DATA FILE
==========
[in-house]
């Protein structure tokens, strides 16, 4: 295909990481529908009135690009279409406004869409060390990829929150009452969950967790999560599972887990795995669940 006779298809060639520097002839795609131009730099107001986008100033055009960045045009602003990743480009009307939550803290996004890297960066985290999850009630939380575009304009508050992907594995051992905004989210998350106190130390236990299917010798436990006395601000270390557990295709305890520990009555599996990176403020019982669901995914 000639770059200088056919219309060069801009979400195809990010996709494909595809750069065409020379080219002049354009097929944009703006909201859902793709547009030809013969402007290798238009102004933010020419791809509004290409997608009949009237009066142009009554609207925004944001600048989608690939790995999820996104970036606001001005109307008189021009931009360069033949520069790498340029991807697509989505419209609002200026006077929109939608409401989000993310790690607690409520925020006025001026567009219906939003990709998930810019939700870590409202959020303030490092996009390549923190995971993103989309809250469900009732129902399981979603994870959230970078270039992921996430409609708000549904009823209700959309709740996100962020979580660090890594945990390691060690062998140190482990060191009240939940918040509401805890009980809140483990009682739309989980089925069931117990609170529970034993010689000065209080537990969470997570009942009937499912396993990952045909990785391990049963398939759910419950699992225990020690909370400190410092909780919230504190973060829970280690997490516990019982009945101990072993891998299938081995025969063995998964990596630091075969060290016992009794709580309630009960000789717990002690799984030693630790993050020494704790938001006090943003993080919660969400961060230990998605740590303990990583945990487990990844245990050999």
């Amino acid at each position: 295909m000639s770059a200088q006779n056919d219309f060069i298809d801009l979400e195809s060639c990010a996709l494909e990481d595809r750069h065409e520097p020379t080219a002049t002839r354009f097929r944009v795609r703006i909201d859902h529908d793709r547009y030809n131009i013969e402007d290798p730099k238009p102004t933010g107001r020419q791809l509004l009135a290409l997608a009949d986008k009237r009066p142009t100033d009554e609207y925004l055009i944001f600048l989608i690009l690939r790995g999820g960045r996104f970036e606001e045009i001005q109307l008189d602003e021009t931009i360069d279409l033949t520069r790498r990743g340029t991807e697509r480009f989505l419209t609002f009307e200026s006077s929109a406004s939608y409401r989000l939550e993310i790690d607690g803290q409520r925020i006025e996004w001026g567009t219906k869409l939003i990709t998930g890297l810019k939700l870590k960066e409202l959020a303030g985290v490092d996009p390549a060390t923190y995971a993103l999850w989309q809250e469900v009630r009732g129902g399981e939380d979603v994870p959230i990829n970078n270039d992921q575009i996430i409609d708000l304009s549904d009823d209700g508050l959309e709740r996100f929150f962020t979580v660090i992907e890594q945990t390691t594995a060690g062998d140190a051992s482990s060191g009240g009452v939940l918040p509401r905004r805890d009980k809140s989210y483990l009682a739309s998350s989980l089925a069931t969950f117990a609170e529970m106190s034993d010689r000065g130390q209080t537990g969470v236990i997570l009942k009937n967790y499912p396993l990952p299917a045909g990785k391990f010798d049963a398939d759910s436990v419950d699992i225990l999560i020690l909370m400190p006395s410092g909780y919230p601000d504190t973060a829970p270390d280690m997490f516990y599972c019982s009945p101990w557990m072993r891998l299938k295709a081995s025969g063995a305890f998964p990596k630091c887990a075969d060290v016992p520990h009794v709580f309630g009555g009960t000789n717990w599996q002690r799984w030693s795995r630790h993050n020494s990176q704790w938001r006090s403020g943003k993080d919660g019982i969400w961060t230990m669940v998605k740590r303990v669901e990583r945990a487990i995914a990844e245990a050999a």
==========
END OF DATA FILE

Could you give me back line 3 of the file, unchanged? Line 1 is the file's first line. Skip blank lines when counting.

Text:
């Amino acid at each position: 295909m000639s770059a200088q006779n056919d219309f060069i298809d801009l979400e195809s060639c990010a996709l494909e990481d595809r750069h065409e520097p020379t080219a002049t002839r354009f097929r944009v795609r703006i909201d859902h529908d793709r547009y030809n131009i013969e402007d290798p730099k238009p102004t933010g107001r020419q791809l509004l009135a290409l997608a009949d986008k009237r009066p142009t100033d009554e609207y925004l055009i944001f600048l989608i690009l690939r790995g999820g960045r996104f970036e606001e045009i001005q109307l008189d602003e021009t931009i360069d279409l033949t520069r790498r990743g340029t991807e697509r480009f989505l419209t609002f009307e200026s006077s929109a406004s939608y409401r989000l939550e993310i790690d607690g803290q409520r925020i006025e996004w001026g567009t219906k869409l939003i990709t998930g890297l810019k939700l870590k960066e409202l959020a303030g985290v490092d996009p390549a060390t923190y995971a993103l999850w989309q809250e469900v009630r009732g129902g399981e939380d979603v994870p959230i990829n970078n270039d992921q575009i996430i409609d708000l304009s549904d009823d209700g508050l959309e709740r996100f929150f962020t979580v660090i992907e890594q945990t390691t594995a060690g062998d140190a051992s482990s060191g009240g009452v939940l918040p509401r905004r805890d009980k809140s989210y483990l009682a739309s998350s989980l089925a069931t969950f117990a609170e529970m106190s034993d010689r000065g130390q209080t537990g969470v236990i997570l009942k009937n967790y499912p396993l990952p299917a045909g990785k391990f010798d049963a398939d759910s436990v419950d699992i225990l999560i020690l909370m400190p006395s410092g909780y919230p601000d504190t973060a829970p270390d280690m997490f516990y599972c019982s009945p101990w557990m072993r891998l299938k295709a081995s025969g063995a305890f998964p990596k630091c887990a075969d060290v016992p520990h009794v709580f309630g009555g009960t000789n717990w599996q002690r799984w030693s795995r630790h993050n020494s990176q704790w938001r006090s403020g943003k993080d919660g019982i969400w961060t230990m669940v998605k740590r303990v669901e990583r945990a487990i995914a990844e245990a050999a």